Can animals tune tissue mechanics in response to changing environments caused by anthropogenic impacts?

Rob S. James, Frank Seebacher, Jason Tallis

    Research output: Contribution to journalReview articlepeer-review

    3 Citations (Scopus)


    Anthropogenic climate change and pollution are impacting environments across the globe. This Review summarises the potential impact of such anthropogenic effects on animal tissue mechanics, given the consequences for animal locomotor performance and behaviour. More specifically, in light of current literature, this Review focuses on evaluating the acute and chronic effects of temperature on the mechanical function of muscle tissues. For ectotherms, maximal muscle performance typically occurs at temperatures approximating the natural environment of the species. However, species vary in their ability to acclimate to chronic changes in temperature, which is likely to have longer-term effects on species range. Some species undergo periods of dormancy to avoid extreme temperature or drought. Whilst the skeletal muscle of such species generally appears to be adapted to minimise muscle atrophy and maintain performance for emergence from dormancy, the increased occurrence of extreme climatic conditions may reduce the survival of individuals in such environments. This Review also considers the likely impact of anthropogenic pollutants, such as hormones and heavy metals, on animal tissue mechanics, noting the relative paucity of literature directly investigating this key area. Future work needs to determine the direct effects of anthropogenic environmental changes on animal tissues and related changes in locomotor performance and behaviour, including accounting for currently unknown interactions between environmental factors, e.g. temperature and pollutants.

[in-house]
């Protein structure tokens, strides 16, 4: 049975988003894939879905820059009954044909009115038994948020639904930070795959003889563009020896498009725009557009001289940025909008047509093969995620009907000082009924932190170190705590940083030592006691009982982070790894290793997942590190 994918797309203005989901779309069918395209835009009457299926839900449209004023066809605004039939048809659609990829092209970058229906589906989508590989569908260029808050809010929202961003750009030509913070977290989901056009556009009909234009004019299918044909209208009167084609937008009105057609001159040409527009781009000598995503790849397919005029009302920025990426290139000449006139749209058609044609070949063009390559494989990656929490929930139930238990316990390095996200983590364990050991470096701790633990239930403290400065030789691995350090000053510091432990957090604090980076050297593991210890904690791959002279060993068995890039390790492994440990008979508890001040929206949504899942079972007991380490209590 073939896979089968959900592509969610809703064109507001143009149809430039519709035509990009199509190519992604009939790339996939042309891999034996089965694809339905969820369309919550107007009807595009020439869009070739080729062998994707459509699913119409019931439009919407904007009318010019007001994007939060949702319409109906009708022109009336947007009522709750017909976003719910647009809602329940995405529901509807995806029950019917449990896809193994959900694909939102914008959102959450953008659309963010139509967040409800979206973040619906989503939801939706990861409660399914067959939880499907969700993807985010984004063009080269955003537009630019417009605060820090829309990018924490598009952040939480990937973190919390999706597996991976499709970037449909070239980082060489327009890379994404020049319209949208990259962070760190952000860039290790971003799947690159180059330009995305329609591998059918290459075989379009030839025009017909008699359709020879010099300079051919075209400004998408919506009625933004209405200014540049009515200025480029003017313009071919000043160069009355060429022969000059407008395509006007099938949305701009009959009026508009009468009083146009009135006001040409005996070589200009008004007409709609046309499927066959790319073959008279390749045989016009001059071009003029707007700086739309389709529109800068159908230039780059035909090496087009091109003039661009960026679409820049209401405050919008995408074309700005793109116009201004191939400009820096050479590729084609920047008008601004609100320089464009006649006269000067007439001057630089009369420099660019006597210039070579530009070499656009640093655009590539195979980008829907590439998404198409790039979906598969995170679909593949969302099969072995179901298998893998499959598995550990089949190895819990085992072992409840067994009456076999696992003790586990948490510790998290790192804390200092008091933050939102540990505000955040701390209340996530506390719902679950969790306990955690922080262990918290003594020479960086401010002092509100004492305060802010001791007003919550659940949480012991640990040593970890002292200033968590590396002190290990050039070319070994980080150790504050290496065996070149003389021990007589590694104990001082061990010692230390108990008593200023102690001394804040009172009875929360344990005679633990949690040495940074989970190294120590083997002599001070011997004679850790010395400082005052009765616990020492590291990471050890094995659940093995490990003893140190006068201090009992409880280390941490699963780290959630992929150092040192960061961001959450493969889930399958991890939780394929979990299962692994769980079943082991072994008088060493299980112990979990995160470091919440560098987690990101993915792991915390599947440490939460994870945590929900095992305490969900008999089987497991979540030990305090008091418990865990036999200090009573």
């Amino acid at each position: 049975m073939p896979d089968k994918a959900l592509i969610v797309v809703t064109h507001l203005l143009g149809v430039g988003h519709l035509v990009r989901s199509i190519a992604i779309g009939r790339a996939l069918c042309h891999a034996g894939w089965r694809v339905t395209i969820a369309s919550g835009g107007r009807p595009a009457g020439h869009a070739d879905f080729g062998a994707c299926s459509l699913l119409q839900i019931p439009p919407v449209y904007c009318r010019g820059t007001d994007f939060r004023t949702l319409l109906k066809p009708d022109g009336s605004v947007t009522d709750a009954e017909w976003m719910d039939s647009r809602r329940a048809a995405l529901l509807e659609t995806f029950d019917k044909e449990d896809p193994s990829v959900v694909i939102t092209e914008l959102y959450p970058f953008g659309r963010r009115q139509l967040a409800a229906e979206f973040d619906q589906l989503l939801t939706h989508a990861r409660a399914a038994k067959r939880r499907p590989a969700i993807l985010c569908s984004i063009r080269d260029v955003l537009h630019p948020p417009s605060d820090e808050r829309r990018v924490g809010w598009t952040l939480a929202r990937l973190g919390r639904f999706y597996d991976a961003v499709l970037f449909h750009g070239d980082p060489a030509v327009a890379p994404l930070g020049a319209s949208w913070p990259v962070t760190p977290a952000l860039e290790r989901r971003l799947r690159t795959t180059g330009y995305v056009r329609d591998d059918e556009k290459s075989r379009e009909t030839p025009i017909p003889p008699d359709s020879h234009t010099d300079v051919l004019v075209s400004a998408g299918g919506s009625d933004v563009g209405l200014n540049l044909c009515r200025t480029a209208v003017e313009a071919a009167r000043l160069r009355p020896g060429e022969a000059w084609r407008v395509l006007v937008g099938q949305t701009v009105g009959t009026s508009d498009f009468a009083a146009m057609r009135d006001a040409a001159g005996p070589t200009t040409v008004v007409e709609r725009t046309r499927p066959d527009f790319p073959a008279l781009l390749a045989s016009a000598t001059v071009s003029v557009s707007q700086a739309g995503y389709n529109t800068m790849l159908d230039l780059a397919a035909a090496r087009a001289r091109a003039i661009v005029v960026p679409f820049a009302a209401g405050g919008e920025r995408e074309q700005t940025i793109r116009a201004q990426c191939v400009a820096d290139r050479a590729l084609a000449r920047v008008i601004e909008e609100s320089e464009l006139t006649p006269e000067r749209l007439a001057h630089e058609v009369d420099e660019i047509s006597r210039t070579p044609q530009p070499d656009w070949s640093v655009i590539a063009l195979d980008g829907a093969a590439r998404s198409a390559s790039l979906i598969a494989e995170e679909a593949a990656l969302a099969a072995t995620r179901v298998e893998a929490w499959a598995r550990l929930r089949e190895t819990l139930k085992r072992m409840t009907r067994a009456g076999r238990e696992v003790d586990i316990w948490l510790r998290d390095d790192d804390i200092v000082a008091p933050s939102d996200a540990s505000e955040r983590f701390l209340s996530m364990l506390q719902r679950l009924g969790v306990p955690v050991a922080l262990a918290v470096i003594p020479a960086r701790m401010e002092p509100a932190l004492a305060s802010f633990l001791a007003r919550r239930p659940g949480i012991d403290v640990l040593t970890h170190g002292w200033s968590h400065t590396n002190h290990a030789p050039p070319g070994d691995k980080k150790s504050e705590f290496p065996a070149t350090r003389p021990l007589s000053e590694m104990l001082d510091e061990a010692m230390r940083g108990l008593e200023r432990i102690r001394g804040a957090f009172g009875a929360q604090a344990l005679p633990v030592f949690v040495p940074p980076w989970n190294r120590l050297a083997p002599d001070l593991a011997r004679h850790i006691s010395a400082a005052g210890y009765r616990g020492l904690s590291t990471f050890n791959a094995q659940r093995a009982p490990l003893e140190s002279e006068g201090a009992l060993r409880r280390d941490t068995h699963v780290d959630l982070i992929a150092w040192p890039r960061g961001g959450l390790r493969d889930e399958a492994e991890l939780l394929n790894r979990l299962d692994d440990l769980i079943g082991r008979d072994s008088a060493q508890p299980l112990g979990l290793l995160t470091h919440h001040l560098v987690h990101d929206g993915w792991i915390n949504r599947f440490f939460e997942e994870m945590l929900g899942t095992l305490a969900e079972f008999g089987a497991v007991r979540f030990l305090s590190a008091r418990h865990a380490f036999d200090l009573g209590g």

Original languageEnglish
    Article numberjeb245109
    Number of pages11
    JournalJournal of Experimental Biology
    Issue number1
    Early online date13 Feb 2023
    Publication statusPublished - 25 Apr 2023


    • Climate
    • Force
    • Muscle
    • Pollution
    • Power
    • Temperature


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